The Flu and Muscle Health:
According to C.D.C. data, 3 out of 4 U.S. flu related-deaths involved adults that were 65 years of age or older. Age related muscle loss (or ‘sarcopenia’) primarily impacts adults in this age demographic. Research published by Scientists at the Karolinska Institute, Sweden, University of South Carolina and University of North Texas  has reported that sarcopenia increases the rate of mortality when considering all causes. The best way to avoid the flu is to get vaccinated but the work of Ruiz et al. suggests that people with more muscle mass may be able to “weather the storm” of the flu better than people with low muscle mass.
During the 2018-2019 U.S. Flu Season, there were 490,561 hospitalizations that resulted; 57% of these hospitalizations involved adults 65 years of age and older. Research at the University of Connecticut  has shown aging significantly enhances the muscle damage that is caused by the flu. During the flu, the body responds with a massive inflammatory response to fight the flu. Turning on these inflammatory signals (atrogin1, MuRF1, ubiquitin B, ubiquitin C) to fight the flu inadvertently fights muscle as well. Rebuilding this muscle is vital due to the importance muscle plays in energy metabolism, balance, bone health and movement.
Learn more about how the advanced nutrition product, Fortetropin® in combination with protein and resistance training can help you build muscle mass at www.myoslongevity.com. In the meanwhile, build muscle, stay healthy.
1. Fauci, Anthony S., H. Clifford Lane, and Robert R. Redfield. "Covid-19—navigating the uncharted." (2020).
2. Taubenberger, Jeffery K., and David M. Morens. "1918 Influenza: the mother of all pandemics." Emerging infectious diseases 12.1 (2006): 15.
3. Patterson, K. David, and Gerald F. Pyle. "The geography and mortality of the 1918 influenza pandemic." Bulletin of the History of Medicine 65.1 (1991): 4-21.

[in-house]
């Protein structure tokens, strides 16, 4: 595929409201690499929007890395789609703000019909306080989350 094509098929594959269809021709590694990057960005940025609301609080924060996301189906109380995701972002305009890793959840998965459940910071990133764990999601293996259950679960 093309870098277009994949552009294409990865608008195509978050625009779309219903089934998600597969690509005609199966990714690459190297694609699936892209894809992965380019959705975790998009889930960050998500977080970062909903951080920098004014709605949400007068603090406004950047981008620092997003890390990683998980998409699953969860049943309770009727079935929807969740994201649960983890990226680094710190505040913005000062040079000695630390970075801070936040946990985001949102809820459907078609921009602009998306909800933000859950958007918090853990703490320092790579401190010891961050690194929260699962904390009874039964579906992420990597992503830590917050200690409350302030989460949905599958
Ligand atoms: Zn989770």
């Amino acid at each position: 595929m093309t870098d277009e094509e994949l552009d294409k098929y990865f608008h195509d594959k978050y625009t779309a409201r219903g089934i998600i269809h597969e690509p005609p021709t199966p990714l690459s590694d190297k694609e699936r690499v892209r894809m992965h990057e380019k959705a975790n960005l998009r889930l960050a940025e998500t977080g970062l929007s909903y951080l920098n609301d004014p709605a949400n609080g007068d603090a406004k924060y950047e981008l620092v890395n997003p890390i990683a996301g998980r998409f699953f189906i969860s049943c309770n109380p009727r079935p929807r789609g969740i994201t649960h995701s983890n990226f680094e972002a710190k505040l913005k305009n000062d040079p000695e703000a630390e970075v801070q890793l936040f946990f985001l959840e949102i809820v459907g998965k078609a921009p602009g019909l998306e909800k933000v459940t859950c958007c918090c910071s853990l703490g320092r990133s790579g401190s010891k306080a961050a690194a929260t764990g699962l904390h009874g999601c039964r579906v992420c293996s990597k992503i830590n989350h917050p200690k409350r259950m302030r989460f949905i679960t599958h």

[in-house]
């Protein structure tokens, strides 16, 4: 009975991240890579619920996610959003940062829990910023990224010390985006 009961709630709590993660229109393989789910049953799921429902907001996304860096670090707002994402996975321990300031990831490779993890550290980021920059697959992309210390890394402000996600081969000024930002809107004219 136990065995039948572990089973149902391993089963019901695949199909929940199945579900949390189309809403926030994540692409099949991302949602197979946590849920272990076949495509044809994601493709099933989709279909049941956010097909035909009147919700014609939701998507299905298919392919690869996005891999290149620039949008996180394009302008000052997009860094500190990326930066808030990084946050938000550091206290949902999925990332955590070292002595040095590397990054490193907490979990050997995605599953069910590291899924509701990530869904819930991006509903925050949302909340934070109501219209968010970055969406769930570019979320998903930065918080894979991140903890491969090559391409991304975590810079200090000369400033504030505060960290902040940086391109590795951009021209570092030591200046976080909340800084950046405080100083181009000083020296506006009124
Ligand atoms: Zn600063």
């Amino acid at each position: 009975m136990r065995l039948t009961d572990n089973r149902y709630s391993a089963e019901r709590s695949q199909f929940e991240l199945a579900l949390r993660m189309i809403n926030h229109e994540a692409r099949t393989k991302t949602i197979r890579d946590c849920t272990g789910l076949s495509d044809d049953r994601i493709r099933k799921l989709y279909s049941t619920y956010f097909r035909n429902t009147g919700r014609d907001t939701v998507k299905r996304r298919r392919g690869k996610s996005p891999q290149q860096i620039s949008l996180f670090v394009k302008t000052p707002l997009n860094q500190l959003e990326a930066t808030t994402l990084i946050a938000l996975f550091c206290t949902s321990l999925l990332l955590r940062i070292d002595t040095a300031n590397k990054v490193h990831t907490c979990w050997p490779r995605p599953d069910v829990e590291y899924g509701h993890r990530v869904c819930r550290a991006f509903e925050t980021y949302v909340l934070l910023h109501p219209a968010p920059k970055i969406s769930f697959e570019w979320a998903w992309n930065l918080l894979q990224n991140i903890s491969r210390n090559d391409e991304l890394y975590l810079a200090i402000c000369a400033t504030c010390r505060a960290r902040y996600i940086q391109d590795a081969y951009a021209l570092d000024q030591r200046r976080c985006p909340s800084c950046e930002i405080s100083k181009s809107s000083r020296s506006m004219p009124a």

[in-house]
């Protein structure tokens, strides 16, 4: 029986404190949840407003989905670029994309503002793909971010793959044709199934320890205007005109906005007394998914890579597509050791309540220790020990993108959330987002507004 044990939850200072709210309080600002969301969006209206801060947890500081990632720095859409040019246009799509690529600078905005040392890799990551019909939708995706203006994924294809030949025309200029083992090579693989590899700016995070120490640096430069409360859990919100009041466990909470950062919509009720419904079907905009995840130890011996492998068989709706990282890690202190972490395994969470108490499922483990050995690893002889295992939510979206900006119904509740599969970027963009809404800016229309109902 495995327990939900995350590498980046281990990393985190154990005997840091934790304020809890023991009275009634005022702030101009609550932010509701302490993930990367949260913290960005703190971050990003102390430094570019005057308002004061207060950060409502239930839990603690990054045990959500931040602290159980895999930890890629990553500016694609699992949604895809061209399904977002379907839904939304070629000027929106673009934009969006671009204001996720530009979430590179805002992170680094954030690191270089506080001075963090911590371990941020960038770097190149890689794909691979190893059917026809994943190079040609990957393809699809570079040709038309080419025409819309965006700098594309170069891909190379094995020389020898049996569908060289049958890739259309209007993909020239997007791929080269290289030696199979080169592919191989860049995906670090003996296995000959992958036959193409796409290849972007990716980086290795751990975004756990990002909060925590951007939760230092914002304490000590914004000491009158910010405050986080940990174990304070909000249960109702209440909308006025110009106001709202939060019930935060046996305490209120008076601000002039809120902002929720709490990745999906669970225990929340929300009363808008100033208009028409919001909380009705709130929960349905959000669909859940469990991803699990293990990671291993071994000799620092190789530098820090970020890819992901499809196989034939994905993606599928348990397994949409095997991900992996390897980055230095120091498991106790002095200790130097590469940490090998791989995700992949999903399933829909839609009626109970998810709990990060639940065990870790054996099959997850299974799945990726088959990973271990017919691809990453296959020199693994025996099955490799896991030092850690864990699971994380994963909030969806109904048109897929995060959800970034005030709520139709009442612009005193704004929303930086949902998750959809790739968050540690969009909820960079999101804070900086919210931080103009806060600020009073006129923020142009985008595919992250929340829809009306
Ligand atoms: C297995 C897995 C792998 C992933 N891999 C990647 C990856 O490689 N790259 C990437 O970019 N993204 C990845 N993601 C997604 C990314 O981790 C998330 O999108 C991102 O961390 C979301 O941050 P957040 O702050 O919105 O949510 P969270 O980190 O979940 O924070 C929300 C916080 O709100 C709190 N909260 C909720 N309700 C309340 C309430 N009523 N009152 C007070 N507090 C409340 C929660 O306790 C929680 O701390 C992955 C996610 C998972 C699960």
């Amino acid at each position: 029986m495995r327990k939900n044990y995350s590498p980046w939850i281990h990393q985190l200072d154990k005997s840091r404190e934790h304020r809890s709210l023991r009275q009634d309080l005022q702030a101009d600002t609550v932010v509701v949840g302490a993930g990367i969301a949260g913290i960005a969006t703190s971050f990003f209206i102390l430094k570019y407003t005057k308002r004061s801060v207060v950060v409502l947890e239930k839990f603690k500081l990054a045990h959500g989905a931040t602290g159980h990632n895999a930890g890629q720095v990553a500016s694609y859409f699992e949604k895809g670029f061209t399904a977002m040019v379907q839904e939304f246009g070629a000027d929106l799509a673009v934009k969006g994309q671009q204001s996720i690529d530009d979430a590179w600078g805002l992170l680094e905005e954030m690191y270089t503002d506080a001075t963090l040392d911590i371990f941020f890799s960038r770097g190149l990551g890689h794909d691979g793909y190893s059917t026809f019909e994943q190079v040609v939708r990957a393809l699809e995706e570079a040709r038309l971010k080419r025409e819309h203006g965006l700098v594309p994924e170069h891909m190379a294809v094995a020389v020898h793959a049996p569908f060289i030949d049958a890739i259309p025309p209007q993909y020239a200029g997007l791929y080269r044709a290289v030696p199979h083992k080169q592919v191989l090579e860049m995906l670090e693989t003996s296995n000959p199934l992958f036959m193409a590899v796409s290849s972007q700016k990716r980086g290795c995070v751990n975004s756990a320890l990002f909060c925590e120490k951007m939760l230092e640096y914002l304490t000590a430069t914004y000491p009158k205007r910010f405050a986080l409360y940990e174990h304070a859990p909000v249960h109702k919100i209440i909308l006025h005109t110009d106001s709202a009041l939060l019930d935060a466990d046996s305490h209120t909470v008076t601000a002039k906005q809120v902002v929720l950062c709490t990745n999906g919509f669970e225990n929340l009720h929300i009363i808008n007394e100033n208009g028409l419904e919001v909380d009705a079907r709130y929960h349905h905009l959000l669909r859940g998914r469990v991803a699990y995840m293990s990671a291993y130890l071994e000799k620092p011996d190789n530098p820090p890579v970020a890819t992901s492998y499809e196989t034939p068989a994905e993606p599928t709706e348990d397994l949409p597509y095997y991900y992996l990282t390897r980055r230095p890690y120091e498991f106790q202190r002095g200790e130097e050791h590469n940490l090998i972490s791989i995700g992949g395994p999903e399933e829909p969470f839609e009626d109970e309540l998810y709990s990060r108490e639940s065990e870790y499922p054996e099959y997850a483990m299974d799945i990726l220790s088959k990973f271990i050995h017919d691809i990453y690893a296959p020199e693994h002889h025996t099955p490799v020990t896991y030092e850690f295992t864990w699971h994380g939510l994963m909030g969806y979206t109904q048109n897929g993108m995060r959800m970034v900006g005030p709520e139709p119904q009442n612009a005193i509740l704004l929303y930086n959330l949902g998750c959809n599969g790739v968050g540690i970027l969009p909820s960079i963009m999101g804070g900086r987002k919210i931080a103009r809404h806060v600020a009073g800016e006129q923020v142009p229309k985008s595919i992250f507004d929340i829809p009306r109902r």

4. Johnson, Niall PAS, and Juergen Mueller. "Updating the accounts: global mortality of the 1918-1920" Spanish" influenza pandemic." Bulletin of the History of Medicine (2002): 105-115.
5. Hatchett, Richard J., Carter E. Mecher, and Marc Lipsitch. "Public health interventions and epidemic intensity during the 1918 influenza pandemic." Proceedings of the National Academy of Sciences 104.18 (2007): 7582-7587.
6. Centers for Disease Control and Prevention. Estimated Influenza Illnesses, Medical visits, Hospitalizations, and Deaths in the United States — 2018–2019 influenza season. https://www.cdc.gov/flu/about/burden/2018-2019.html Accessed data on April 1, 2020.
7. U.S. National Institutes of Health. “NIH clinical trial of investigational vaccine for COVID-19 begins.” March 16, 2020. https://www.nih.gov/news-events/news-releases/nih-clinical-trial-investigational-vaccine-covid-19-begins
8. Ruiz, Jonatan R., et al. “Association between muscular strength and mortality in men: prospective cohort study.” Bmj 337 (2008): a439.
9. Bartley JM, Pan SJ, Keilich SR, Hopkins JW, Al-Naggar IM, Kuchel GA, Haynes L. Aging augments the impact of influenza respiratory tract infection on mobility impairments, muscle-localized inflammation, and muscle atrophy. Aging (Albany NY). 2016 Apr;8(4):620.
Figure 1: Social Distancing and A Tale of Two Cities: St. Louis and Philadelphia
Reproduced from .
Table 1: Estimated influenza disease burden, by age group — United States, 2018-2019 influenza season according to U.S. Centers for Disease Control and Prevention
Reproduced from .
Figure 2: Age Distribution of the 2018-2019 Flu-Related Burden according to U.S. Centers for Disease Control and Prevention
Reproduced from .